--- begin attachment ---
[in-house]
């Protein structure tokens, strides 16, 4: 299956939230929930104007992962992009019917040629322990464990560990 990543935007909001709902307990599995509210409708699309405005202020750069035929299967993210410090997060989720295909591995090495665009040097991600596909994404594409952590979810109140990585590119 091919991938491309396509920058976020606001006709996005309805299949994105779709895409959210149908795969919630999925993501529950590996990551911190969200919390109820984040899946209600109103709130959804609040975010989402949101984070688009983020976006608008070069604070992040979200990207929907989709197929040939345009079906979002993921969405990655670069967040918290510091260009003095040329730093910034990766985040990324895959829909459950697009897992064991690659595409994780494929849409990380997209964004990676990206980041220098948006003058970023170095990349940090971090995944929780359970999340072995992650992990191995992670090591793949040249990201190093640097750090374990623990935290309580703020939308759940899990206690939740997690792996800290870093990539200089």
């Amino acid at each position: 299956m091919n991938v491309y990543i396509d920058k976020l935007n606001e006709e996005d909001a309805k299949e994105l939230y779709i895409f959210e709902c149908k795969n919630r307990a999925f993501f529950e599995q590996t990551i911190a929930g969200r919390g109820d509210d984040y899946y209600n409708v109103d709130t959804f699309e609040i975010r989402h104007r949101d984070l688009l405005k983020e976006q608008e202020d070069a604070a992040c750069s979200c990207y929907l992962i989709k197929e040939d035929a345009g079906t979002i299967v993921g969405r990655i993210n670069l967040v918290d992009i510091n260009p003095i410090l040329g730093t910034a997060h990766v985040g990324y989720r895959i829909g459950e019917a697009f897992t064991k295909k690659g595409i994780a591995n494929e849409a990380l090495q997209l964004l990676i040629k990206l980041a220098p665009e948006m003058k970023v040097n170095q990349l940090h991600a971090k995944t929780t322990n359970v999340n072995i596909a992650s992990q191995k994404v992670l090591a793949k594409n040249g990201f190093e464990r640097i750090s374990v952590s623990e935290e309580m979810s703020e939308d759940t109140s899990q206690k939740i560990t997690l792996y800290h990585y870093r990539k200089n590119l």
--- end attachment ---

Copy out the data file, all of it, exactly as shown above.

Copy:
[in-house]
């Protein structure tokens, strides 16, 4: 299956939230929930104007992962992009019917040629322990464990560990 990543935007909001709902307990599995509210409708699309405005202020750069035929299967993210410090997060989720295909591995090495665009040097991600596909994404594409952590979810109140990585590119 091919991938491309396509920058976020606001006709996005309805299949994105779709895409959210149908795969919630999925993501529950590996990551911190969200919390109820984040899946209600109103709130959804609040975010989402949101984070688009983020976006608008070069604070992040979200990207929907989709197929040939345009079906979002993921969405990655670069967040918290510091260009003095040329730093910034990766985040990324895959829909459950697009897992064991690659595409994780494929849409990380997209964004990676990206980041220098948006003058970023170095990349940090971090995944929780359970999340072995992650992990191995992670090591793949040249990201190093640097750090374990623990935290309580703020939308759940899990206690939740997690792996800290870093990539200089």
């Amino acid at each position: 299956m091919n991938v491309y990543i396509d920058k976020l935007n606001e006709e996005d909001a309805k299949e994105l939230y779709i895409f959210e709902c149908k795969n919630r307990a999925f993501f529950e599995q590996t990551i911190a929930g969200r919390g109820d509210d984040y899946y209600n409708v109103d709130t959804f699309e609040i975010r989402h104007r949101d984070l688009l405005k983020e976006q608008e202020d070069a604070a992040c750069s979200c990207y929907l992962i989709k197929e040939d035929a345009g079906t979002i299967v993921g969405r990655i993210n670069l967040v918290d992009i510091n260009p003095i410090l040329g730093t910034a997060h990766v985040g990324y989720r895959i829909g459950e019917a697009f897992t064991k295909k690659g595409i994780a591995n494929e849409a990380l090495q997209l964004l990676i040629k990206l980041a220098p665009e948006m003058k970023v040097n170095q990349l940090h991600a971090k995944t929780t322990n359970v999340n072995i596909a992650s992990q191995k994404v992670l090591a793949k594409n040249g990201f190093e464990r640097i750090s374990v952590s623990e935290e309580m979810s703020e939308d759940t109140s899990q206690k939740i560990t997690l792996y800290h990585y870093r990539k200089n590119l």